Eastern Europe’s swelling surplus: Grain market daily

Wednesday, 10 May 2023

Market commentary

  • May-23 UK feed wheat futures closed at £184.00/t yesterday, down £4.00/t from Fridays close. The Nov-23 contract (new crop) lost £5.55/t over the same period, to slip back below £200/t, settling at £196.75/t. UK markets followed the downward movement in global prices yesterday, as optimism over the renewal of the Ukraine export corridor deal and improving US weather conditions weighed on markets.
  • After there were no inspections of inbound or outbound vessels from Ukraine on Sunday and Monday, the UN has said that they resumed on Tuesday. The Turkish Defence Minister said that they will be working to continue the export deal on 18 May, without disruptions (Refinitiv).
  • Nov-23 Paris rapeseed futures settled at €440.75/t yesterday, up €5.25/t from Monday’s close, supported by upward movements in the wider oil markets.

Eastern Europe’s swelling surplus

Naturally, there has been a lot of coverage of late about the uncertainty over the Ukraine export deal (Black Sea Initiative) which is due to expire in just over a week, as well as the continuation of cheap Black Sea wheat flooding the global export market. What has been somewhat overlooked is the metaphorical storm that is brewing in Eastern Europe, in particular Poland, at the moment and what impact this could have on markets as we approach harvest here in the UK.

In 2022, Poland produced a record wheat crop of 13.4Mt, on the back of a combination of record yields and a larger planted area (EU Commission). It’s been reported that after the initial spike in prices last year, as a result of the invasion of Ukraine, Polish producers were advised to hang tight and not sell as prices ‘will go back up’. But they never did, as abundant Russian supplies continued to weigh down on markets. With a lack of farmer selling, processors imported grain over the border from Ukraine to meet demand. Poland is now in a situation where growers have got large surpluses of wheat in store, as well as abundant stocks of imported Ukrainian grain from lack of farmer selling. Romania and Bulgaria have also been accumulating stocks, with cheap Ukrainian grain coming in, in a year when these countries exports have been slow.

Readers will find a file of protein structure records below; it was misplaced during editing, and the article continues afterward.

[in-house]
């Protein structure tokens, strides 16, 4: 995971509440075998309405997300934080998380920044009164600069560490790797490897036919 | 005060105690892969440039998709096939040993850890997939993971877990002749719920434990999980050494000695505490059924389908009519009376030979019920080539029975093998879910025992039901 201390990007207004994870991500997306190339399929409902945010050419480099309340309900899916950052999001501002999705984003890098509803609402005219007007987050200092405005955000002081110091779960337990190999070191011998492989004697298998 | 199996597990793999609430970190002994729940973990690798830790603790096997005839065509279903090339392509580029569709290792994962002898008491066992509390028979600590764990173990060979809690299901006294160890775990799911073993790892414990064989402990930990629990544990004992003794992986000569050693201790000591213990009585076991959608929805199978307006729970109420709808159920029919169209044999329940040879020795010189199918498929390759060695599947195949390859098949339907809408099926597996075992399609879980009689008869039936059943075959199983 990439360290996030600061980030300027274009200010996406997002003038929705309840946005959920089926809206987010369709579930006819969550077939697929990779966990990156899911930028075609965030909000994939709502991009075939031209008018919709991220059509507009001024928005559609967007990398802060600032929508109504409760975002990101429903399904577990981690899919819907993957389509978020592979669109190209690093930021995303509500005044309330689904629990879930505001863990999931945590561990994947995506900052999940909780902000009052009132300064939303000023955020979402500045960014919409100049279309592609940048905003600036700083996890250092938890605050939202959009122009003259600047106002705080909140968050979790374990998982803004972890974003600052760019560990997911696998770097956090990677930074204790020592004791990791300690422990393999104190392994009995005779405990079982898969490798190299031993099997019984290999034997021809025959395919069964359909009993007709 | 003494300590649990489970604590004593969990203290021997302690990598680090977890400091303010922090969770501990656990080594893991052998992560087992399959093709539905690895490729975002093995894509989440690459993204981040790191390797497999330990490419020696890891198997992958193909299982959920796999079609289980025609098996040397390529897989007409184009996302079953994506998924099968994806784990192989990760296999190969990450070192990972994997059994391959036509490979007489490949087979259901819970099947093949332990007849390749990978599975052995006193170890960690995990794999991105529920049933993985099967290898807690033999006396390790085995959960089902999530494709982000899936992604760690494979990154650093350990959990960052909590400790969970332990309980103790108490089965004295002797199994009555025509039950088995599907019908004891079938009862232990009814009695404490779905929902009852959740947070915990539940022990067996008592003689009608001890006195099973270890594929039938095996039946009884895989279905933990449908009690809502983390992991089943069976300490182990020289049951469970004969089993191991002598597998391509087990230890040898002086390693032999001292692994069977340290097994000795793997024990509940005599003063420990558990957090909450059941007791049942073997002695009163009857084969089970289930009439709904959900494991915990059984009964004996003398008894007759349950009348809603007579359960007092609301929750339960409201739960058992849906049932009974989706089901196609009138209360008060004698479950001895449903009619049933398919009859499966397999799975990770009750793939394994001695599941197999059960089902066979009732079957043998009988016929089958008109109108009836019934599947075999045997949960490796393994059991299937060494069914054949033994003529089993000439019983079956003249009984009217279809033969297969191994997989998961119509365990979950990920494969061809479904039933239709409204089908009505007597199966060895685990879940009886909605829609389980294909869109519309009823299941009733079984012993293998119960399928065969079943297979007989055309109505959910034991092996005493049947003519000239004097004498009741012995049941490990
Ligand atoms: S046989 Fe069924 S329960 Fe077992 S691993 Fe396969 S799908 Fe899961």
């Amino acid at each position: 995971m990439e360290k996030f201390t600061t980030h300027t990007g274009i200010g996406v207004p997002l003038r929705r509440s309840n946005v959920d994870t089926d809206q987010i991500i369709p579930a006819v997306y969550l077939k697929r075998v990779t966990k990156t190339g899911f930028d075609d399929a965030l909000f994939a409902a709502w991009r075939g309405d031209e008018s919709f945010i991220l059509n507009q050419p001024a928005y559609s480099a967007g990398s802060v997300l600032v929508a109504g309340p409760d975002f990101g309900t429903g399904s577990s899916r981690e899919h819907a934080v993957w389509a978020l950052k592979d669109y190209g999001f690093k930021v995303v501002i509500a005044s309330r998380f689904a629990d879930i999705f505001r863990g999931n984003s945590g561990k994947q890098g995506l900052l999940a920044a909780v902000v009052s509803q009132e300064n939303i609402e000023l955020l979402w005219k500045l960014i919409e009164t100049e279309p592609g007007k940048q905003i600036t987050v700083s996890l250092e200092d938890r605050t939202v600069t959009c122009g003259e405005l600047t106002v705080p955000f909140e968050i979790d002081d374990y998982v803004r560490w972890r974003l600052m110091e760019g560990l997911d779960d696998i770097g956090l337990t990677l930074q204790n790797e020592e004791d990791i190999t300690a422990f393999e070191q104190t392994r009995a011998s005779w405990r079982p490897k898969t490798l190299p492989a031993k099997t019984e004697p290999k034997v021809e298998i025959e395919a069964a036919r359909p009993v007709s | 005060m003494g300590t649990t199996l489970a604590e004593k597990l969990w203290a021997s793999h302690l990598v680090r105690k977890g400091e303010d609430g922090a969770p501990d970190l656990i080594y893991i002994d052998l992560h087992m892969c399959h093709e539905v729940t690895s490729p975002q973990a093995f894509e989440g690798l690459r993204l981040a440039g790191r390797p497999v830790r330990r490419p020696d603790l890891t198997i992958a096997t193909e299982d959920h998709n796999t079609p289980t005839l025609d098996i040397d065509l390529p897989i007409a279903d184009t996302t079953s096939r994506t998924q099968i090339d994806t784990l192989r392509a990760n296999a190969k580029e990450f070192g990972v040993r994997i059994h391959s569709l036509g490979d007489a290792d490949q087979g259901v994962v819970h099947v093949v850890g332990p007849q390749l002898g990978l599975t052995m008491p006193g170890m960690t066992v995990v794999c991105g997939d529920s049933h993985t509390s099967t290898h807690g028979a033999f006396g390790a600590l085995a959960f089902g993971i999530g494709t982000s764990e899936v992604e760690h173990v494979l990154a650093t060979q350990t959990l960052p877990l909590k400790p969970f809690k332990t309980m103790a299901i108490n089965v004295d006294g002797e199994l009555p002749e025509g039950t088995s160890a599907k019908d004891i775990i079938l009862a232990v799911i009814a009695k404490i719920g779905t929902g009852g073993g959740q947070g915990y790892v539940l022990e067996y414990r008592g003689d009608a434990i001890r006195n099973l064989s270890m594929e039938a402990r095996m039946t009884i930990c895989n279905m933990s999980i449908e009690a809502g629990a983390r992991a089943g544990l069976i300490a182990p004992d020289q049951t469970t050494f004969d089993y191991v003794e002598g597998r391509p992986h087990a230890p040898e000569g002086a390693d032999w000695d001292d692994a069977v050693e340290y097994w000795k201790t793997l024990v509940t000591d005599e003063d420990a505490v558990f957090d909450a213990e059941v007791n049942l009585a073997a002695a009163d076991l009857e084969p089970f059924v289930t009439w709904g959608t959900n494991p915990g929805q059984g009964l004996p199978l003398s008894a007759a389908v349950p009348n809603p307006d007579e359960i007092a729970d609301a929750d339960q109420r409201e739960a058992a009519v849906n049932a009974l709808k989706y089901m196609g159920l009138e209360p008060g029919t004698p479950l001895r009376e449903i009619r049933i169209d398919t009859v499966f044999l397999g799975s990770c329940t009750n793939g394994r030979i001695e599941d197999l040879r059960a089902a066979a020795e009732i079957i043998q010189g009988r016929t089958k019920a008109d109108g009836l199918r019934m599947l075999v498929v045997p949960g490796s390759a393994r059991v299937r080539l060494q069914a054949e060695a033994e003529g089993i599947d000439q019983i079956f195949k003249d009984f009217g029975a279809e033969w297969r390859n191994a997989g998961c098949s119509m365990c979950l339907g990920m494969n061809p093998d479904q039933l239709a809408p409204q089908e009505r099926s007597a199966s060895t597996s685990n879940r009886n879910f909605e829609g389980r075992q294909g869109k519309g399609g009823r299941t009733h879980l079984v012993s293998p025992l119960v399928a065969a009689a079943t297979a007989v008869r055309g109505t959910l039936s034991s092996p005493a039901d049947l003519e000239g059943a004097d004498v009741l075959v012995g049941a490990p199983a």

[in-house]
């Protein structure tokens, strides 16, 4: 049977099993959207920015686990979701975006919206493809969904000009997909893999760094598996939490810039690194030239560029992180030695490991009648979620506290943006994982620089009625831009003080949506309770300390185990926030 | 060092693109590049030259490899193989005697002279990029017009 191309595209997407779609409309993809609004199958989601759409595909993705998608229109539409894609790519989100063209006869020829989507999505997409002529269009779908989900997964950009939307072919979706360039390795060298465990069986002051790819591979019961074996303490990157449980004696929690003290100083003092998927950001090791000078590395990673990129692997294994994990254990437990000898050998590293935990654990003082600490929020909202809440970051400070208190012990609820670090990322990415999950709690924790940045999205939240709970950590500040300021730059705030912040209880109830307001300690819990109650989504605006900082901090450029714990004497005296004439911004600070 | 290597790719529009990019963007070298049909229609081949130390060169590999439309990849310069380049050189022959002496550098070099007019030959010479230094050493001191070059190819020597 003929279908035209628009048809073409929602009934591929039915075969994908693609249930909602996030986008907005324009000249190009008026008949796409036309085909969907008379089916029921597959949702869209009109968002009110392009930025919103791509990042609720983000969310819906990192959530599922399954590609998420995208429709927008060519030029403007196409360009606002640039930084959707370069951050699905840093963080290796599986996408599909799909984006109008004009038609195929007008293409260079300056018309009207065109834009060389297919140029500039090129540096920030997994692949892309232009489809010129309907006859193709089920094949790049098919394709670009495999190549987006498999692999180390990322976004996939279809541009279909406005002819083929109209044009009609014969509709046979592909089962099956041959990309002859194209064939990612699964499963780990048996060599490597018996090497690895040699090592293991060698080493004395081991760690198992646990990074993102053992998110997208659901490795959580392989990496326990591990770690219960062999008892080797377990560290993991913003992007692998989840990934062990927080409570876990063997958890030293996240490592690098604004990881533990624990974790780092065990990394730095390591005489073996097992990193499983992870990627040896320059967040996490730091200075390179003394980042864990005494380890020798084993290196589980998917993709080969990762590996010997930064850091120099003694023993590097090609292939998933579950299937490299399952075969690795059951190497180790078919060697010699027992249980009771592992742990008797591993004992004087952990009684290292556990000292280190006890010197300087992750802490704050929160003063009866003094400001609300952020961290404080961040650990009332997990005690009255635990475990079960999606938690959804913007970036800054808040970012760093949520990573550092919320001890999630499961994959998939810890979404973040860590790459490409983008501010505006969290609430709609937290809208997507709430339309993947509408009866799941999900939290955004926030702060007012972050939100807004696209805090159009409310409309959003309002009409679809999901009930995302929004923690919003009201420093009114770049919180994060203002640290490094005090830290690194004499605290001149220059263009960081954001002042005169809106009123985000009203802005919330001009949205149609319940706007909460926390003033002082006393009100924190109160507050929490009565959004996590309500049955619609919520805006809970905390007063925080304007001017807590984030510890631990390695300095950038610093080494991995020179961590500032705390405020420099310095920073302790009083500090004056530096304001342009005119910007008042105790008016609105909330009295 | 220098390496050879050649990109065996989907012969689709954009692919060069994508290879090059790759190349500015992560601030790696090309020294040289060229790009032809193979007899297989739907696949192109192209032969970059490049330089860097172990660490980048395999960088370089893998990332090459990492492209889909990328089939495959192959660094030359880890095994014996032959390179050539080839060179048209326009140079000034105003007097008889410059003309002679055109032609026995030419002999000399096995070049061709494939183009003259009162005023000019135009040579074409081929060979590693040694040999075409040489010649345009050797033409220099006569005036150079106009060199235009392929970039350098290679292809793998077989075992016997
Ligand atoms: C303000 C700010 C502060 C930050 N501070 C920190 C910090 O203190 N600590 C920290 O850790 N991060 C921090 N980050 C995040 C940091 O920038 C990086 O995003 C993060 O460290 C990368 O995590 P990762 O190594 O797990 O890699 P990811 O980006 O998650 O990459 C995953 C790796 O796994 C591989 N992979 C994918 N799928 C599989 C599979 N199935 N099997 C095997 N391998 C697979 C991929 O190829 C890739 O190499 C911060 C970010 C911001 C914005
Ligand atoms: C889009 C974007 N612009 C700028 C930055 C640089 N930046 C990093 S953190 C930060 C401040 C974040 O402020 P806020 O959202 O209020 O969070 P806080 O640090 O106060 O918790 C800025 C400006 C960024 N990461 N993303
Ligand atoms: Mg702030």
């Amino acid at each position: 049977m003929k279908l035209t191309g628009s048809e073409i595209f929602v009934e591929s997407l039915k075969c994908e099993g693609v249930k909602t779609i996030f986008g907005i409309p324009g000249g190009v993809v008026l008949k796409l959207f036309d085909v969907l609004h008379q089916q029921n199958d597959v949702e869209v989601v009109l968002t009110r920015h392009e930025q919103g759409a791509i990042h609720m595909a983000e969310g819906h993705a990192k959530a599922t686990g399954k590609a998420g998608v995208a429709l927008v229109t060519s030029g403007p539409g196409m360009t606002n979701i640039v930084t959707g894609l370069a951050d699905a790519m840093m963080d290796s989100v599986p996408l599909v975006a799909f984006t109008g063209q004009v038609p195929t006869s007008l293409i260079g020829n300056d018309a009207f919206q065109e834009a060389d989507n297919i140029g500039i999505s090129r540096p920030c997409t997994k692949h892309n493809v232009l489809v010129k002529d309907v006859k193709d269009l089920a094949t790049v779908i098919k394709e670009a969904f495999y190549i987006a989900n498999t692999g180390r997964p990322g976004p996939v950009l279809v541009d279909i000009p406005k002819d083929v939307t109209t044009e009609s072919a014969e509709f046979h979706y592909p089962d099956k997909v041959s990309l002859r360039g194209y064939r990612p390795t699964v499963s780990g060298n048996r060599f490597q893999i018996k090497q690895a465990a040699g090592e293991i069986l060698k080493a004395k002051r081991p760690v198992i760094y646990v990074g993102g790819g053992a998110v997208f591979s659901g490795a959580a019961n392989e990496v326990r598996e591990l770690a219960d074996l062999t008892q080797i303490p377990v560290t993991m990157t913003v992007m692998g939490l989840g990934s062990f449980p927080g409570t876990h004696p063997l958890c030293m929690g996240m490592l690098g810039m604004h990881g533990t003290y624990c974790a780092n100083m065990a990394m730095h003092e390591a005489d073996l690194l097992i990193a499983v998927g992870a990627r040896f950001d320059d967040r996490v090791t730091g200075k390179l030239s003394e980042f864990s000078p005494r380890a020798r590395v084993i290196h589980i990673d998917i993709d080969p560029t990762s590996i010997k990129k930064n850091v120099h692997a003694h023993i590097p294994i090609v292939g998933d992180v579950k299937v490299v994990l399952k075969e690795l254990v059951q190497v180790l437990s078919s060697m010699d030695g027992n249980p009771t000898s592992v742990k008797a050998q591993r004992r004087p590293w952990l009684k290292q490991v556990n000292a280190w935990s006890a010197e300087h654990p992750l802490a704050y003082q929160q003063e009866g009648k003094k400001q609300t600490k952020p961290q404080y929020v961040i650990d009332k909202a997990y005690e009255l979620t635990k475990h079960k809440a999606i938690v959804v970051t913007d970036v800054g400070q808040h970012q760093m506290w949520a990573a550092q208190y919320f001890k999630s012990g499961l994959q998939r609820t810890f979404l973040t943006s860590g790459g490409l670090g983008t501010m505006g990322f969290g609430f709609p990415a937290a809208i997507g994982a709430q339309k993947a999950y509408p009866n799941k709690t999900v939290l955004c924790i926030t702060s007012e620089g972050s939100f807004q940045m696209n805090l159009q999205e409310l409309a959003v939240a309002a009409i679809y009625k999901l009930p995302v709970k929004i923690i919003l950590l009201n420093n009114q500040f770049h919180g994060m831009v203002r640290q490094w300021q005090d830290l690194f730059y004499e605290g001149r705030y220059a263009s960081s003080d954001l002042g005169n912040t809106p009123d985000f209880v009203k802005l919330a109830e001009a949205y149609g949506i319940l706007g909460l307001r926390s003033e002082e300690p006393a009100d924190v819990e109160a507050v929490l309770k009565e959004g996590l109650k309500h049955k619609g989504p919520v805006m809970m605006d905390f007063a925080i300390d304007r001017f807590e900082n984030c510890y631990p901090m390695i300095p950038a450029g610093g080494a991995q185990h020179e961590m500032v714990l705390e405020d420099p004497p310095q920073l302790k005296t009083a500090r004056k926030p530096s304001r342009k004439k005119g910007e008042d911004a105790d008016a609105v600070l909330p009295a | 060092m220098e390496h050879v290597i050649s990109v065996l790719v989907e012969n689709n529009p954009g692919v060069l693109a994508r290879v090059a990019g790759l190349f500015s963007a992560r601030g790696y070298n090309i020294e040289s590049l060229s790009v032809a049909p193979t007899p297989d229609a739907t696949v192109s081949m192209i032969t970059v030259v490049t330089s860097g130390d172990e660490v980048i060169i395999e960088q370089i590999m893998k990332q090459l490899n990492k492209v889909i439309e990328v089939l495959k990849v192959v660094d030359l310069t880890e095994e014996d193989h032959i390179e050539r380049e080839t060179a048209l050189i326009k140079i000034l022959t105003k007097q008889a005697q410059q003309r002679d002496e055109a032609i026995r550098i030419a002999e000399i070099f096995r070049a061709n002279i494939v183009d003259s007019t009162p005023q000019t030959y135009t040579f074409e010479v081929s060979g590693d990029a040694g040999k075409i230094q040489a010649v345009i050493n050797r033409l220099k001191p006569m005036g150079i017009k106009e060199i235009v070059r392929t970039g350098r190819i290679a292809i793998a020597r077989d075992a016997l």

With such high supplies accumulating in Eastern Europe, prices are being pressured too. The European Commission have adopted temporary measures on wheat, maize, rapeseed and sunflower seed exports from Ukraine to Bulgaria, Hungary, Poland, Romania and Slovakia. These commodities can only enter these countries in transit to a further destination, which will last until 5 June.

It is unlikely that we will see a seismic shift in market direction, especially if the Black Sea Initiative is extended (which is looking more likely now). Even if it is not extended, it’s likely that the only way Ukraine will be able to shift commodities will be by truck/rail through its neighbouring countries. This would have the potential to add to the already hefty stocks in these countries and weigh on their domestic markets further.

It may not seem it with the dreary weather of late, but we are fast approaching harvest in Europe and here in the UK. With such an accumulation of stocks in Eastern Europe, we could see their export campaigns ramping up. This, on top of our own hefty surplus from larger supplies and lacklustre demand in 2022/23, we could see our own domestic markets being pressured further, by cheap European wheat on the export market. 

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